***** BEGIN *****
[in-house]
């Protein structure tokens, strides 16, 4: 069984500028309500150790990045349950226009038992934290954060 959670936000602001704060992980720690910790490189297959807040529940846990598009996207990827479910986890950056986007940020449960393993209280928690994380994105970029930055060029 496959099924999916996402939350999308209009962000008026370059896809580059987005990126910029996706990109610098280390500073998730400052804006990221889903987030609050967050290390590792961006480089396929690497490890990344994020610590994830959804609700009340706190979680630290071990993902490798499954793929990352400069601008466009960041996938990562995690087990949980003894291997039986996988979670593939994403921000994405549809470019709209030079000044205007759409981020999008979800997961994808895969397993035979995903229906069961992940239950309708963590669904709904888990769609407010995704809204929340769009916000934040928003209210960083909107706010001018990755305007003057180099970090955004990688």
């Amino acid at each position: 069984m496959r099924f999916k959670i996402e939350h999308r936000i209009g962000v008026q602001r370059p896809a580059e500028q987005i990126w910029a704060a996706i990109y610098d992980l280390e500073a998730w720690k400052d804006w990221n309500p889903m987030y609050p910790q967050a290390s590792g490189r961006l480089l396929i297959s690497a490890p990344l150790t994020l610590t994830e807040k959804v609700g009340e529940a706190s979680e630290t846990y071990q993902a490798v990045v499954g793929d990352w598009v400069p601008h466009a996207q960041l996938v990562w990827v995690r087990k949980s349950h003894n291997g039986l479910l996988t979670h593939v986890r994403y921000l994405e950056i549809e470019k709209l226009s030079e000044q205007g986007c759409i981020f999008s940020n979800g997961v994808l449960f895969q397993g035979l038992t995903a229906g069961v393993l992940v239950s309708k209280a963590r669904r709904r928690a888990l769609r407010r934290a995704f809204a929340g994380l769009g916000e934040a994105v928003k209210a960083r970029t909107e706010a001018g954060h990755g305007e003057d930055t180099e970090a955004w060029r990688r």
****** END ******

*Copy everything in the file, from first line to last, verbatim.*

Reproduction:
[in-house]
């Protein structure tokens, strides 16, 4: 069984500028309500150790990045349950226009038992934290954060 959670936000602001704060992980720690910790490189297959807040529940846990598009996207990827479910986890950056986007940020449960393993209280928690994380994105970029930055060029 496959099924999916996402939350999308209009962000008026370059896809580059987005990126910029996706990109610098280390500073998730400052804006990221889903987030609050967050290390590792961006480089396929690497490890990344994020610590994830959804609700009340706190979680630290071990993902490798499954793929990352400069601008466009960041996938990562995690087990949980003894291997039986996988979670593939994403921000994405549809470019709209030079000044205007759409981020999008979800997961994808895969397993035979995903229906069961992940239950309708963590669904709904888990769609407010995704809204929340769009916000934040928003209210960083909107706010001018990755305007003057180099970090955004990688």
């Amino acid at each position: 069984m496959r099924f999916k959670i996402e939350h999308r936000i209009g962000v008026q602001r370059p896809a580059e500028q987005i990126w910029a704060a996706i990109y610098d992980l280390e500073a998730w720690k400052d804006w990221n309500p889903m987030y609050p910790q967050a290390s590792g490189r961006l480089l396929i297959s690497a490890p990344l150790t994020l610590t994830e807040k959804v609700g009340e529940a706190s979680e630290t846990y071990q993902a490798v990045v499954g793929d990352w598009v400069p601008h466009a996207q960041l996938v990562w990827v995690r087990k949980s349950h003894n291997g039986l479910l996988t979670h593939v986890r994403y921000l994405e950056i549809e470019k709209l226009s030079e000044q205007g986007c759409i981020f999008s940020n979800g997961v994808l449960f895969q397993g035979l038992t995903a229906g069961v393993l992940v239950s309708k209280a963590r669904r709904r928690a888990l769609r407010r934290a995704f809204a929340g994380l769009g916000e934040a994105v928003k209210a960083r970029t909107e706010a001018g954060h990755g305007e003057d930055t180099e970090a955004w060029r990688r």